Monday, November 29, 2004

According to the British mortgage broker Nationwide, a 10% price decline in one year constitutes a "housing crash". And the likelihood of a crash in 2005 is rising dramatically.
Nationwide, the UK's largest building society, will warn this week that there is a 20 to 30 per cent chance of a house price crash happening next year.

The forecast for 2005, published on Tuesday, will add to the growing fears of a "hard landing" for the housing market.

The society's chief economist, Alex Bannister, said he still believed that "slight increases" in prices were the most likely scenario next year, giving this a probability of 60 per cent.

But the chance of prices falling by, on average, between 10 and 20 per cent in 2005 was now almost one in three, he said. The chance of prices growing more strongly, in line with recent rises, was one in 10.

"The market is highly valued at the moment," he said. "Our view is that people won't panic. But anyone telling you that [a crash] is not going to happen is talking rubbish."
According to HBOS, seasonally-adjusted prices across the UK changed -0.5% in August and -1.1% in October. Another firm, Rightmove, is reporting -1.7% so far in November.

And already 2004 is showing a much steeper slide than in 1989 when the previous UK housing bubble began deflating. When seasonally-adjusted prices peaked in May 1989, they were -0.7% two months later; if Rightmove's data proves correct, nationwide prices peaked most recently in September 2004 and will be -2.8% from peak in November.

Moreover, one has to suspect that the price decline in London is more severe than in the country as a whole. Prices nationally were +2.7% in 2004:III whereas in Greater London they were -0.6%. Median home prices might not fall 10% across the country, but in London the chances could be 50-50.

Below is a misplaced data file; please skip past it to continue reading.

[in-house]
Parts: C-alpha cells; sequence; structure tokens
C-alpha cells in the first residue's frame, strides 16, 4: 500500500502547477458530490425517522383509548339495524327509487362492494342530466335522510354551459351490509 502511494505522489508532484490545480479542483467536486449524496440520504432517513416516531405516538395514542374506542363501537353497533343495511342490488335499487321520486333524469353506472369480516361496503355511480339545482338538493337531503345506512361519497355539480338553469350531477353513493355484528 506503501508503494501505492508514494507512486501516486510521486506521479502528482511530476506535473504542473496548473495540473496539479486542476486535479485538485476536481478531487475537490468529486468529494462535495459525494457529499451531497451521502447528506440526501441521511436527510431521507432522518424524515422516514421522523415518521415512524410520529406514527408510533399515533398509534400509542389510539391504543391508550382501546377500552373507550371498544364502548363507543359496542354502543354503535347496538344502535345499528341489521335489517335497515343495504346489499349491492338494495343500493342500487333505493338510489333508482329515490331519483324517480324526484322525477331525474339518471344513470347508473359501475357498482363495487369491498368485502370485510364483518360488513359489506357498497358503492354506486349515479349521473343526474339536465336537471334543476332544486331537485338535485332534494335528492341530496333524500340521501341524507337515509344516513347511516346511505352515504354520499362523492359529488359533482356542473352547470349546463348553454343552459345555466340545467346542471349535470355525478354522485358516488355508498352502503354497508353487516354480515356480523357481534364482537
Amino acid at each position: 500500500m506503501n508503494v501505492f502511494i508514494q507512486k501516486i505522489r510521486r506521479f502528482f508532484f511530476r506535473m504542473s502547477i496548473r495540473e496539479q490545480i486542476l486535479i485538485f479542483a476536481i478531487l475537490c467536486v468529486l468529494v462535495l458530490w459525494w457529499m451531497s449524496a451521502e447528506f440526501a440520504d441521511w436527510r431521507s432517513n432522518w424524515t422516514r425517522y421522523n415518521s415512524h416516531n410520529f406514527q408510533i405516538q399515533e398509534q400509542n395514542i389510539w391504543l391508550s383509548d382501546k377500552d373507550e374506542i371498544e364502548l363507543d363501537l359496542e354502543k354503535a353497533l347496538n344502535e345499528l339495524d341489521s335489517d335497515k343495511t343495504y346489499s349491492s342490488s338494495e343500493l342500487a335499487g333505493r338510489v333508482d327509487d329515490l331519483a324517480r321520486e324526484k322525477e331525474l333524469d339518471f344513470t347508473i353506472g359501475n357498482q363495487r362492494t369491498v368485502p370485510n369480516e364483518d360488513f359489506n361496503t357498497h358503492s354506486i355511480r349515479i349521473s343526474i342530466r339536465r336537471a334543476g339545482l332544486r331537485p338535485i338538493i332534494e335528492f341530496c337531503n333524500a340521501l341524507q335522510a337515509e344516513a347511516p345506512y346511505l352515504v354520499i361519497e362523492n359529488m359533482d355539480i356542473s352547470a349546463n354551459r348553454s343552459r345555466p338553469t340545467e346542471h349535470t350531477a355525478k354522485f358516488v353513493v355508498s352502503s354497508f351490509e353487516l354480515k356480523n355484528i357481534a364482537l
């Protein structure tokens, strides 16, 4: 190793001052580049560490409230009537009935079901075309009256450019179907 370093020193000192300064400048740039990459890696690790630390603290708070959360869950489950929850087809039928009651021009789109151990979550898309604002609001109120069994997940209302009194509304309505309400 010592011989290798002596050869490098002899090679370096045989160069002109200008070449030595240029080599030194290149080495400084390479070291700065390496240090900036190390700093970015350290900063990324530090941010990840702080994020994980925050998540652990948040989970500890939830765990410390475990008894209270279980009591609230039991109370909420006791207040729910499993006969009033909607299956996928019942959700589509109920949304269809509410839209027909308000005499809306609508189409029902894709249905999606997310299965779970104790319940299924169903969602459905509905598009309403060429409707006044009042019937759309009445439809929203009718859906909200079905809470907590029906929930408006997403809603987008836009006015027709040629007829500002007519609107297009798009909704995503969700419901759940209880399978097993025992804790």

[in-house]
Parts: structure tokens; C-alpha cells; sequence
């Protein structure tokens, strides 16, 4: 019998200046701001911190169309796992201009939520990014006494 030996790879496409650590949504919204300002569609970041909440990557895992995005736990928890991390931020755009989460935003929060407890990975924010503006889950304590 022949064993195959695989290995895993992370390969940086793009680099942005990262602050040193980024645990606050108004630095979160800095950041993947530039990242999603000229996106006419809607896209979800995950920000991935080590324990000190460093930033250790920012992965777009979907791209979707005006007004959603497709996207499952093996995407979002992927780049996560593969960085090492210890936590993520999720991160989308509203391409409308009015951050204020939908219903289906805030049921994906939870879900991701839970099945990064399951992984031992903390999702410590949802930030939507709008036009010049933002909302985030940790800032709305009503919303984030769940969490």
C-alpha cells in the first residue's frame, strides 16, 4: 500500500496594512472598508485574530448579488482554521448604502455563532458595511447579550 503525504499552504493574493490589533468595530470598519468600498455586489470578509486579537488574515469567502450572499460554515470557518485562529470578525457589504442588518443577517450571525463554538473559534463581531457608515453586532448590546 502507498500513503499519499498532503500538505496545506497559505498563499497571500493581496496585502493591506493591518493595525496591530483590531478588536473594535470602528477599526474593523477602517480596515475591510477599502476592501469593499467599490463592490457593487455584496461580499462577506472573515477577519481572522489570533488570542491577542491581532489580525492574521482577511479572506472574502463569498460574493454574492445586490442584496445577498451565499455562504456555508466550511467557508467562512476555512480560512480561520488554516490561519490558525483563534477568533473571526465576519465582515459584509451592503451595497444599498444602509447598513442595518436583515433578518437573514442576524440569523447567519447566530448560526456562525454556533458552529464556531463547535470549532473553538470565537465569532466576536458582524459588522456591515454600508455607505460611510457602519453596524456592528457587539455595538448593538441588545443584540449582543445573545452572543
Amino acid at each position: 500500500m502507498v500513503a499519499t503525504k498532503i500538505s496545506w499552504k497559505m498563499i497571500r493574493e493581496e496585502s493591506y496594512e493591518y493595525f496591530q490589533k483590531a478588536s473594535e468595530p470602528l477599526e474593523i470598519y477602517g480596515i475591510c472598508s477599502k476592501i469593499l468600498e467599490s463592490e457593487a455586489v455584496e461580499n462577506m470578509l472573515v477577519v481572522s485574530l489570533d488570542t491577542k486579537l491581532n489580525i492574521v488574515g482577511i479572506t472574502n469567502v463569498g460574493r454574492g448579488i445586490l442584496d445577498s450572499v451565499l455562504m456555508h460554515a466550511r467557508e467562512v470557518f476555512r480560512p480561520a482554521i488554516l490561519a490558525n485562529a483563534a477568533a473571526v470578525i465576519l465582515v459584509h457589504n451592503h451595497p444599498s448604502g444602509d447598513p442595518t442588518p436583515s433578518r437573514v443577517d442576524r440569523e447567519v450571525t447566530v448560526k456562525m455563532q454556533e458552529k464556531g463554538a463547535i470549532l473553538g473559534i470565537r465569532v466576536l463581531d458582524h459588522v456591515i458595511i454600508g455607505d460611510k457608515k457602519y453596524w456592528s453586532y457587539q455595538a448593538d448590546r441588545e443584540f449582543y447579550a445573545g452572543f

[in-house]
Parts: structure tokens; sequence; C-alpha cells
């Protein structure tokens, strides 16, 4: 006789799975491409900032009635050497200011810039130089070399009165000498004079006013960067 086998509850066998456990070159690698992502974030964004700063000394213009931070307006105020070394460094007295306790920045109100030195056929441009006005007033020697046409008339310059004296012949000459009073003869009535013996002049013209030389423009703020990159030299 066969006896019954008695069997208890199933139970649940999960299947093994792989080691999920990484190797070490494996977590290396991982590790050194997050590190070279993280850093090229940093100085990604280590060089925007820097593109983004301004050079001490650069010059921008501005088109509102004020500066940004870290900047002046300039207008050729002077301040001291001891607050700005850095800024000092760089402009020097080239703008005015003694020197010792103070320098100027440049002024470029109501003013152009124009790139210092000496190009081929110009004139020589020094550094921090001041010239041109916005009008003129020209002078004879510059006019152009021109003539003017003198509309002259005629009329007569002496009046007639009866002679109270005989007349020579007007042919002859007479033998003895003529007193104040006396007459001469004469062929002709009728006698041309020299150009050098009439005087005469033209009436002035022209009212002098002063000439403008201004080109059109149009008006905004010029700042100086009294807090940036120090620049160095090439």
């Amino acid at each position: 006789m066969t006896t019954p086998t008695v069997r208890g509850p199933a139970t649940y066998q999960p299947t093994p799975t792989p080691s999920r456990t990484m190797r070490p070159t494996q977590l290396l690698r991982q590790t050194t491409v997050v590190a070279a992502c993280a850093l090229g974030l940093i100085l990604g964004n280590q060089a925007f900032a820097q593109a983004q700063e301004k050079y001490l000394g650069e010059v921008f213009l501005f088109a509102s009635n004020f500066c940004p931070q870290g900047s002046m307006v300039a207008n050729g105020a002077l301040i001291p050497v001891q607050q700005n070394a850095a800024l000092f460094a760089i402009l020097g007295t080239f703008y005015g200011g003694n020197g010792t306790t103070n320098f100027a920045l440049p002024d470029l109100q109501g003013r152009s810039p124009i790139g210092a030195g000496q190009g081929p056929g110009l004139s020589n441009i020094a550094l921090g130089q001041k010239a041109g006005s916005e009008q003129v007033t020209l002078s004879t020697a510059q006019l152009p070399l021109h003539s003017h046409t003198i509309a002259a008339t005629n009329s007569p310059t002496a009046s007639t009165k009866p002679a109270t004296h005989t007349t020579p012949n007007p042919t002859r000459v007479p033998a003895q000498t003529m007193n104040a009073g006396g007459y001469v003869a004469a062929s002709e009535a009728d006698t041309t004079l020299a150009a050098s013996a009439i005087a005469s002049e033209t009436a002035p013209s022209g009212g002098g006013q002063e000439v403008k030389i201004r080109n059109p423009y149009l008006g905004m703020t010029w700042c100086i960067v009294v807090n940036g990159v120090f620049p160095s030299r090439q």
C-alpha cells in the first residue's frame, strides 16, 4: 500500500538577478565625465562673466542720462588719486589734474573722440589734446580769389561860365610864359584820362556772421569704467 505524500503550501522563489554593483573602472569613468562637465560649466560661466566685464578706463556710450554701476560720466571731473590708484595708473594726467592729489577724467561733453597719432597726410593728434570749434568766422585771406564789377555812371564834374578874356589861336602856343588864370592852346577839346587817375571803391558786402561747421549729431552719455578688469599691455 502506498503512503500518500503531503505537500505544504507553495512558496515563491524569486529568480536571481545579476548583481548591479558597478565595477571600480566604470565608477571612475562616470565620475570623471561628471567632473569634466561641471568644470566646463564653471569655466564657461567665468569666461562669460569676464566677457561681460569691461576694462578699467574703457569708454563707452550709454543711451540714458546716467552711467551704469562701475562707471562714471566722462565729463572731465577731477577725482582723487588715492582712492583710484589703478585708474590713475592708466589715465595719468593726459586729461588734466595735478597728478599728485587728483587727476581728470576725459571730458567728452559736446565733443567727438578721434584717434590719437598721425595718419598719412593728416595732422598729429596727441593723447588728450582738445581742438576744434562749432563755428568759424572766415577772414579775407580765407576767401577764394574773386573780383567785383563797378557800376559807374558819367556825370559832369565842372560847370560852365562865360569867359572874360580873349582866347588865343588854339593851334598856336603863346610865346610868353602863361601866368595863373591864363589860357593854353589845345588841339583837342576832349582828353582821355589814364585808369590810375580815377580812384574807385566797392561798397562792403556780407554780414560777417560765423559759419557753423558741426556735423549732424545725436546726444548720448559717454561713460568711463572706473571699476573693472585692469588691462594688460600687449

Some in Britain are already looking ahead to dramatic falls in interest rates from the Bank of England to counter-act the popping bubble.
The housing downturn has changed perceptions about the interest-rate outlook.

One of the most aggressive interest-rate forecasts is from John O�Sullivan at Dresdner Kleinwort Wasserstein. He expects the Bank of England to cut the base rate to 4% by the end of next year in an efforts to limit the house-price drop to 5%.

My view is that the Bank�s monetary policy committee, having worked hard to get rates up from last year�s emergency low level of 3.5% to the present 4.75%, won�t surrender cuts without a fight and would like to keep rates where they are for quite a long time. But these things can change rapidly.

The shift in rate expectations, particularly among City economists, has been dramatic, and it is reflected in the currency markets. The pound has been climbing against the dollar but slipping against the euro. Its rise against the sickly dollar would have been much bigger had it not coincided with the softening of the outlook for rates.
The BoE loaded its basis point gun over the last eighteen months by 1.25% and is now at 4.75%, giving it a lot of room to move lower. The US Fed is up 100 basis points, but only to 2.0%. Time to get a few more interest rate increases under the belt before the bubbles start popping a bit closer to home?


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